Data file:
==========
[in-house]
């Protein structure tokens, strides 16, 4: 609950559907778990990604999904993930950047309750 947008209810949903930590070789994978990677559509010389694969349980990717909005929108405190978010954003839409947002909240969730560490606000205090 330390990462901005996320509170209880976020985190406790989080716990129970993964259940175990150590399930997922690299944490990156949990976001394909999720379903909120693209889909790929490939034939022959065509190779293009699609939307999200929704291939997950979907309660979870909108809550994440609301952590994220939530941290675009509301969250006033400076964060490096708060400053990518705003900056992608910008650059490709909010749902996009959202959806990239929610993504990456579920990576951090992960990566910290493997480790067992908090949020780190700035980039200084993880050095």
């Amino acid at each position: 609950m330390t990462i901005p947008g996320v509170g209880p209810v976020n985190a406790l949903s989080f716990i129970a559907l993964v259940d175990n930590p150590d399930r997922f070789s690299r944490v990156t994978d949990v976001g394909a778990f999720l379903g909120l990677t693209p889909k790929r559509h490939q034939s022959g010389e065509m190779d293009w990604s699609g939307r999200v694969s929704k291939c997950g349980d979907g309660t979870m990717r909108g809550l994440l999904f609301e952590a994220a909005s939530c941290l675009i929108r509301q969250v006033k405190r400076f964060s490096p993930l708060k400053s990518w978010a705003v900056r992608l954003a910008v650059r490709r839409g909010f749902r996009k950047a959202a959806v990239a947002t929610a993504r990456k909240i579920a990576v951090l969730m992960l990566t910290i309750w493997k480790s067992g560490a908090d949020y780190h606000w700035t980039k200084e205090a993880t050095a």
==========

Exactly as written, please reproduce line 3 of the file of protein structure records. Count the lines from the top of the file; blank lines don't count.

């Amino acid at each position: 609950m330390t990462i901005p947008g996320v509170g209880p209810v976020n985190a406790l949903s989080f716990i129970a559907l993964v259940d175990n930590p150590d399930r997922f070789s690299r944490v990156t994978d949990v976001g394909a778990f999720l379903g909120l990677t693209p889909k790929r559509h490939q034939s022959g010389e065509m190779d293009w990604s699609g939307r999200v694969s929704k291939c997950g349980d979907g309660t979870m990717r909108g809550l994440l999904f609301e952590a994220a909005s939530c941290l675009i929108r509301q969250v006033k405190r400076f964060s490096p993930l708060k400053s990518w978010a705003v900056r992608l954003a910008v650059r490709r839409g909010f749902r996009k950047a959202a959806v990239a947002t929610a993504r990456k909240i579920a990576v951090l969730m992960l990566t910290i309750w493997k480790s067992g560490a908090d949020y780190h606000w700035t980039k200084e205090a993880t050095a």